At the end of 2015, we released our annual analyst predictions for the coming year. In addition to the full report, we also gave a sneak peek of the top ten predictions from across BIA/Kelsey coverage areas. And we got the chance to unpack them further at BIA/Kelsey Next (see the full video here).
Now it’s time for another release. Below I’ve included the full slate of predictions in the mobile category. It’s a transformative time at the intersection of mobile and local, including mobile payments, app-based discovery, social media and deep linking to name a few.
See the rest below and stay tuned for our coverage throughout the year of how these predictions are panning out (right or wrong…).
1. U.S. mobile ad revenues surpass $29 billion.
U.S. mobile ad revenues will grow from $23 billion this year to more than $29 billion by 2020. Within that total, location targeted mobile ad spend will grow from $8.5 billion (37 percent) to $11.3 billion (39 percent). Overall ad market growth will continue to be driven by Google (roughly 50 percent mobile market share) and Facebook (78 percent of its ad revenues attributed to mobile). Both companies continue to evolve their mobile ad models and innovate with new formats, including native ad units and more push-based local discovery. Ad blocking technologies have been mostly overblown, and will have only a minor impact due to applicability to a narrow portion of mobile advertising (in-browser banner ads for iOS users who download and activate ad blockers).
2. Mobile payments and beacons face a moment of truth.
Utility-oriented features will be the defining success factor for mobile payments. So far, mobile payments have been held back by a classic “solution in search of a problem” mindset. A few companies have broken that mold with features that engender real utility. That includes skipping lines (i.e. Starbucks) or saving money. We’ll see in-aisle payments develop as a retail payment method due to its ability to skip checkout aisles. The winners in mobile payments in 2016 will be those that adopt these principles, as opposed to a promise of simply a lighter wallet. What’s at stake is finally bringing offline attribution to reality, with big implications for tracking ROI and efficacy in local advertising. Beacons, meanwhile, will stumble for consumer adoption due to opt-in friction at the app and settings level. Adoption will grow if beacon engagement is integrated more seamlessly for invisible or “background” functionality at the OS level. That means the next move is on Apple and Google.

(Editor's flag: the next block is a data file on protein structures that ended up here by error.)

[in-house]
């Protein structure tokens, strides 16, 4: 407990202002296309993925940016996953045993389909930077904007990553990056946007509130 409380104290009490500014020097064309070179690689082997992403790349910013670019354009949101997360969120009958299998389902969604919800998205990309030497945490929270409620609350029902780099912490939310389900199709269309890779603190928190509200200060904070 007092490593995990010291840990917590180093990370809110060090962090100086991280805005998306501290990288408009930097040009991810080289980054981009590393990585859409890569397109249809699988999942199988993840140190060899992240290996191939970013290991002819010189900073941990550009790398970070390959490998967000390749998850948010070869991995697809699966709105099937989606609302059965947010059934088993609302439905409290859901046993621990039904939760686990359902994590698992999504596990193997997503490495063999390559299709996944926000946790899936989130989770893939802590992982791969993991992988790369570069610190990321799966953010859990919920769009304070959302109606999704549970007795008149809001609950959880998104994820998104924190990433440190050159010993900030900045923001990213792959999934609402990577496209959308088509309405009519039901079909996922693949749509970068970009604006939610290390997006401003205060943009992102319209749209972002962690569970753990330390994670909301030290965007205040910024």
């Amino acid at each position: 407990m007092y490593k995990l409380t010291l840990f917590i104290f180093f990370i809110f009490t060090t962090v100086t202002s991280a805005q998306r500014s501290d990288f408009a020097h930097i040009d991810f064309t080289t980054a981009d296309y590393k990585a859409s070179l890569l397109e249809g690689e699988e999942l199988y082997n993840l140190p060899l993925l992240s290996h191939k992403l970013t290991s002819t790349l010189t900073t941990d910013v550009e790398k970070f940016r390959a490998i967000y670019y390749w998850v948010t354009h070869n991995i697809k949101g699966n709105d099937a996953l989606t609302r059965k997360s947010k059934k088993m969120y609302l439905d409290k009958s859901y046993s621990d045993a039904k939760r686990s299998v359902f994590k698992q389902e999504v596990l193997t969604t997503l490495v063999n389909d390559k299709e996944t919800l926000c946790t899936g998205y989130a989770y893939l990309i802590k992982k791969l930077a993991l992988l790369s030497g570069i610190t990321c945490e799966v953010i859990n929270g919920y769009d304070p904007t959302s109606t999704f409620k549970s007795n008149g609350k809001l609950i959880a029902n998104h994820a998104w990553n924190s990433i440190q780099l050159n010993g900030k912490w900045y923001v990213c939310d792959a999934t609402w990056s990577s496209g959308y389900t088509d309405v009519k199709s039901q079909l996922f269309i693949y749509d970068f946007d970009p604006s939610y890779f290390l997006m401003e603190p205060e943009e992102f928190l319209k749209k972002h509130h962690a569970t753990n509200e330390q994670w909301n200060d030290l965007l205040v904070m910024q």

3. Facebook emerges as a giant in local marketing and offline attribution.
Facebook is a sleeping giant in the classic local dilemma of connecting online and offline worlds. Because it has 1.3 billion signed-in mobile users that bounce around the physical/offline world, tracking behavior will become a key piece of the online/offline attribution puzzle. The company has taken steps in this direction through extrapolation methodologies with data partners like Datalogix. The next step is to track directly via mobile signed-in users. Facebook will close the loop on a larger scale by subsidizing beacons throughout retail and SMB locations. This ties in nicely with Facebook’s effort to onboard local businesses to Facebook Pages and other SMB-geared products such as Local Awareness Ads, Lead Ads and its new “Local Insights” analytics tool.
4. Social buy buttons and messaging apps emerge as local commerce engines.
Social media will continue to evolve from a branding medium to more of a commerce-enabled direct response medium. The proliferation of “buy” buttons will continue throughout social apps like Pinterest, Facebook, Twitter and Instagram. These buttons are built with mobile in mind, in that they reduce friction for smaller screen experiences, and they’re popular with increasingly buying-empowered millennials. But because offline commerce is so much larger than e-commerce, these buttons will increasingly drive local commerce, such as Facebook’s “call” buttons, and buttons to message a local business. Speaking of which, messaging apps will grow as platforms for a wide range of commerce functionality, as opposed to just social use cases. This can include messaging directly with businesses for service questions, or deeper functionality to buy, reserve or schedule service. The leading indicator for this trend is seen in Asian markets where WeChat and others are doing just this. In the U.S. it will start with larger businesses and take a few more years to be adopted by SMBs.
5. Call commerce surpasses $1 Trillion (with a “T”).
Phone calls to businesses from mobile devices will surpass 100 billion in 2016, and calls overall (from mobile and landline) will have a part in influencing more than $1 trillion in U.S. consumer spending. This is about 15 percent of the $7 trillion currently spent in the U.S. on offline products and services. The size of this opportunity will compel a larger swath of advertisers to adopt call tracking and analytics platforms – with most of this growth coming from national brands. The winners in this increasingly crowded space will be those that can most accurately attribute conversions to advertising tactics. Call analytics platforms will also improve with the overall evolution of speech to text processing. Call tracking and analytics will broaden beyond marketing attribution to be a key piece of operational functions like call center profitability, customer service and CRM.